Steaming pile of meh.

Meh as in, you know, meh.

I’ve got less than two weeks left in Rustavi and, ultimately, Georgia and they only thing that has struck me about this last semester is how, well, nothing has really struck me. 

Rustavi is nice that in I have a variety of shops to buy things like tissues and chocolate bars, it has an old park with an abandoned zoo and theater, and they’ve even got the street lights working.  But that’s it, really.  I’m sure there might be a gem or two I’ve not seen because I spend most of my time huddled around the one gas burner on the stove or in bed ‘cause of the no heat situation + early winter.  The people seem friendly enough but unlike the village there is no being randomly invited in by strangers or being handed glass of hooch on the street.  I miss that because it’s something that I’ll never likely see again. If a stranger comes up and hands me a glass of homebrew as I’m walking home in America there’d be a good chance I’d call the police. But here it’s all about knocking it back and impressing people by not gagging. The gagging comes when I’m around the corner. Ugh.

And living with a host, though only bad when she cooks, was not quite the cultural revelation I thought it might be.  He English is decent and she speaks it readily.  She leaves us to ourselves understanding that we are freaky westerners who can only stand a minimum of person to person contact but other than that we’ve learned very little about the quirks of Georgians as a whole.  I don’t know, maybe it was better this way.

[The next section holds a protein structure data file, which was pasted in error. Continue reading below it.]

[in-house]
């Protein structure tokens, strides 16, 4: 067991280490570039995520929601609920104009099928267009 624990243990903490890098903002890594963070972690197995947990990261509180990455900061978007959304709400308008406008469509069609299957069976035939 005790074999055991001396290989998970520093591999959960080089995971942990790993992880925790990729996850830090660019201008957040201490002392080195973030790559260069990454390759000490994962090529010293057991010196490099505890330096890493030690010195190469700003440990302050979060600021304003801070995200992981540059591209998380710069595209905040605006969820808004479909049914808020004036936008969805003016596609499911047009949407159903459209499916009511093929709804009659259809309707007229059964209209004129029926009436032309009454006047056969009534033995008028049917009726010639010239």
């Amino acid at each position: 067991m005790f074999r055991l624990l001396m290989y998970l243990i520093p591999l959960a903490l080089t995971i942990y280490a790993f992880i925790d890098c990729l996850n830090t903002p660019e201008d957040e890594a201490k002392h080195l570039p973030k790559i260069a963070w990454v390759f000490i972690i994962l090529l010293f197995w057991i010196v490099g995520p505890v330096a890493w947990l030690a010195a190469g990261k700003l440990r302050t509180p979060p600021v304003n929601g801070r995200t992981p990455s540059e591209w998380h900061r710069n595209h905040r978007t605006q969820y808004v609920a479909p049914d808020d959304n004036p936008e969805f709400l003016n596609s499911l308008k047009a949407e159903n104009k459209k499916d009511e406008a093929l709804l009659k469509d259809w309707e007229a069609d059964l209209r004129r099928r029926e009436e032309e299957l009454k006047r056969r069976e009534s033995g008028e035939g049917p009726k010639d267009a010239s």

I guess the only new and super puzzling cultural quirk that’s really bothered me this semester is the Georgian tenancy to treat everyone younger than them as a five year old.  Why yes, I, an independent adult from a foreign country who has lived on my own, payed rent and bills, got myself through college, maintained a car and had various jobs have come all they way to your country to take on the (dubious) responsibility to teach your young children so please, please hold my hand as we cross the street. I shit you not.  (She even explained to me how the crosswalk worked since it was new.  Lady, I bet we invented crosswalks though I’m too lazy to actually look it up.)  She, as in my host, makes me stay home from school because my shoes are too light or I coughed at breakfast while my husband can walk out the door hacking a lung up.  I never in my life thought I’d have to argue my way into going to work.  Usually it’s the opposite.  I still haven’t figured out if it’s because I’m a girl or if it’s because I’m a foreigner or if I just personally seem like I need to be lead around by the hand. It get’s old.  Also the re-heated spaghetti in a frying pan with half a bottle of oil, that too get’s old.